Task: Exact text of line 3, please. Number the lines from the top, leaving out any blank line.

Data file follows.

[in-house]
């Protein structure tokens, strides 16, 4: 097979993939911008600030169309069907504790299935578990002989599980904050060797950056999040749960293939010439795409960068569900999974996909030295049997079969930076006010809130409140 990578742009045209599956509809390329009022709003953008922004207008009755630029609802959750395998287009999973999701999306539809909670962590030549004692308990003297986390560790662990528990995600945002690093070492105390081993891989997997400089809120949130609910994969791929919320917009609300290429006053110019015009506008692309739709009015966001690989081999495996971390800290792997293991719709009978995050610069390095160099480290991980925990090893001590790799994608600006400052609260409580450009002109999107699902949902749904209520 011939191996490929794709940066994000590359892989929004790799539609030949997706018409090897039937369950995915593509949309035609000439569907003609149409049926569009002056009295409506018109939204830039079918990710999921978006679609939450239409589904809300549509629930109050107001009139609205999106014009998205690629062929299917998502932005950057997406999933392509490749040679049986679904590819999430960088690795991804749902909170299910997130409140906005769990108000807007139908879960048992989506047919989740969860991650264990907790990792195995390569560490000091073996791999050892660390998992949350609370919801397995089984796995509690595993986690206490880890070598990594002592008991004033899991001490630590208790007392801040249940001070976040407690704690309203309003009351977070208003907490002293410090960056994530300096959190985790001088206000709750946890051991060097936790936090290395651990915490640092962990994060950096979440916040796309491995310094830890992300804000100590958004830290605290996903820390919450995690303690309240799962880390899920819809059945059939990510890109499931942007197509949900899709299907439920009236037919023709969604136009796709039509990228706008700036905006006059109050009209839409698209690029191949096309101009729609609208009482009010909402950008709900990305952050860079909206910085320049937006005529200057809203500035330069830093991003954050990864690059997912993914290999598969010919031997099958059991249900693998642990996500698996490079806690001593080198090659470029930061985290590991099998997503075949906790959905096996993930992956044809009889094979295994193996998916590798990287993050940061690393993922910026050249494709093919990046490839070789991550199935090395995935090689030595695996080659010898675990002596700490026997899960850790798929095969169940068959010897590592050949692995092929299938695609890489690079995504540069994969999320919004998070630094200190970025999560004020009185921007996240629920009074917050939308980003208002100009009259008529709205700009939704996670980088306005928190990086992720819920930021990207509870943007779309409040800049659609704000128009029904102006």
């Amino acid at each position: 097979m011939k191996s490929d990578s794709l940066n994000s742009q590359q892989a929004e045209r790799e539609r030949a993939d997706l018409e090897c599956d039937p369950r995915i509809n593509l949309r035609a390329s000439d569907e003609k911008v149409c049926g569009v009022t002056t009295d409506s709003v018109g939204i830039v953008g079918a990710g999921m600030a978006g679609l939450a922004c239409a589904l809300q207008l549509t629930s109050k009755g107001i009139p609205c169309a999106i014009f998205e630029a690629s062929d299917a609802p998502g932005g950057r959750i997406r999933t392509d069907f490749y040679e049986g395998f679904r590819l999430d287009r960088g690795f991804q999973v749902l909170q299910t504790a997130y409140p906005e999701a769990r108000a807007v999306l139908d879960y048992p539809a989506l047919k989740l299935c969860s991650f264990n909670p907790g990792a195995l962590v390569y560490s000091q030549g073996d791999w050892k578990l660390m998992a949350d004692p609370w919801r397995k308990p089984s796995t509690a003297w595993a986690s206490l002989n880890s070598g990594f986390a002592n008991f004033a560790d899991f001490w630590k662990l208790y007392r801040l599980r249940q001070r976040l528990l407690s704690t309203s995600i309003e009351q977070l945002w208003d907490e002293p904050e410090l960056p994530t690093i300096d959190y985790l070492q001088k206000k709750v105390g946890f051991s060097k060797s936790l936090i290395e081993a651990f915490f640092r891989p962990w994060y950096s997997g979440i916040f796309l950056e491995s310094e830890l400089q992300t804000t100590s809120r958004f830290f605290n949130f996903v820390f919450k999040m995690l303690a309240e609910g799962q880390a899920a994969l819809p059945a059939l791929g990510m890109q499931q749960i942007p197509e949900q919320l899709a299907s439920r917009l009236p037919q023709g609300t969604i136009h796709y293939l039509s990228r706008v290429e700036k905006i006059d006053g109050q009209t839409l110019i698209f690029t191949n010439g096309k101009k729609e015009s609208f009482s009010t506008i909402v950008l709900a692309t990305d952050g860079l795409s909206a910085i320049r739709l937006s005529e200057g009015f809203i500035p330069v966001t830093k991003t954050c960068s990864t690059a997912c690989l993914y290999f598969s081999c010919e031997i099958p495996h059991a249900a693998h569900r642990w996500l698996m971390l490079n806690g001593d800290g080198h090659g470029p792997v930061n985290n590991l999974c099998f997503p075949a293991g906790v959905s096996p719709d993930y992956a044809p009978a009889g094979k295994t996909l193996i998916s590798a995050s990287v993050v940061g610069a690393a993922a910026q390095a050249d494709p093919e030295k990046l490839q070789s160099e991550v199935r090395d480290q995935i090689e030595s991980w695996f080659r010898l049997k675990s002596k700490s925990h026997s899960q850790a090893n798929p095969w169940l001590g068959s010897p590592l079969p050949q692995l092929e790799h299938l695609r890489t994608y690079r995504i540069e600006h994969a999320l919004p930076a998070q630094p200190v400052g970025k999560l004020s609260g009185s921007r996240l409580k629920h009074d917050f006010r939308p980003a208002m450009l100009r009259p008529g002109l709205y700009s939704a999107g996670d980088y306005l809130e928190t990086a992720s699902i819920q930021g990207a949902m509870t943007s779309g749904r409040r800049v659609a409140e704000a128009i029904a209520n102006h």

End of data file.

């Amino acid at each position: 097979m011939k191996s490929d990578s794709l940066n994000s742009q590359q892989a929004e045209r790799e539609r030949a993939d997706l018409e090897c599956d039937p369950r995915i509809n593509l949309r035609a390329s000439d569907e003609k911008v149409c049926g569009v009022t002056t009295d409506s709003v018109g939204i830039v953008g079918a990710g999921m600030a978006g679609l939450a922004c239409a589904l809300q207008l549509t629930s109050k009755g107001i009139p609205c169309a999106i014009f998205e630029a690629s062929d299917a609802p998502g932005g950057r959750i997406r999933t392509d069907f490749y040679e049986g395998f679904r590819l999430d287009r960088g690795f991804q999973v749902l909170q299910t504790a997130y409140p906005e999701a769990r108000a807007v999306l139908d879960y048992p539809a989506l047919k989740l299935c969860s991650f264990n909670p907790g990792a195995l962590v390569y560490s000091q030549g073996d791999w050892k578990l660390m998992a949350d004692p609370w919801r397995k308990p089984s796995t509690a003297w595993a986690s206490l002989n880890s070598g990594f986390a002592n008991f004033a560790d899991f001490w630590k662990l208790y007392r801040l599980r249940q001070r976040l528990l407690s704690t309203s995600i309003e009351q977070l945002w208003d907490e002293p904050e410090l960056p994530t690093i300096d959190y985790l070492q001088k206000k709750v105390g946890f051991s060097k060797s936790l936090i290395e081993a651990f915490f640092r891989p962990w994060y950096s997997g979440i916040f796309l950056e491995s310094e830890l400089q992300t804000t100590s809120r958004f830290f605290n949130f996903v820390f919450k999040m995690l303690a309240e609910g799962q880390a899920a994969l819809p059945a059939l791929g990510m890109q499931q749960i942007p197509e949900q919320l899709a299907s439920r917009l009236p037919q023709g609300t969604i136009h796709y293939l039509s990228r706008v290429e700036k905006i006059d006053g109050q009209t839409l110019i698209f690029t191949n010439g096309k101009k729609e015009s609208f009482s009010t506008i909402v950008l709900a692309t990305d952050g860079l795409s909206a910085i320049r739709l937006s005529e200057g009015f809203i500035p330069v966001t830093k991003t954050c960068s990864t690059a997912c690989l993914y290999f598969s081999c010919e031997i099958p495996h059991a249900a693998h569900r642990w996500l698996m971390l490079n806690g001593d800290g080198h090659g470029p792997v930061n985290n590991l999974c099998f997503p075949a293991g906790v959905s096996p719709d993930y992956a044809p009978a009889g094979k295994t996909l193996i998916s590798a995050s990287v993050v940061g610069a690393a993922a910026q390095a050249d494709p093919e030295k990046l490839q070789s160099e991550v199935r090395d480290q995935i090689e030595s991980w695996f080659r010898l049997k675990s002596k700490s925990h026997s899960q850790a090893n798929p095969w169940l001590g068959s010897p590592l079969p050949q692995l092929e790799h299938l695609r890489t994608y690079r995504i540069e600006h994969a999320l919004p930076a998070q630094p200190v400052g970025k999560l004020s609260g009185s921007r996240l409580k629920h009074d917050f006010r939308p980003a208002m450009l100009r009259p008529g002109l709205y700009s939704a999107g996670d980088y306005l809130e928190t990086a992720s699902i819920q930021g990207a949902m509870t943007s779309g749904r409040r800049v659609a409140e704000a128009i029904a209520n102006h």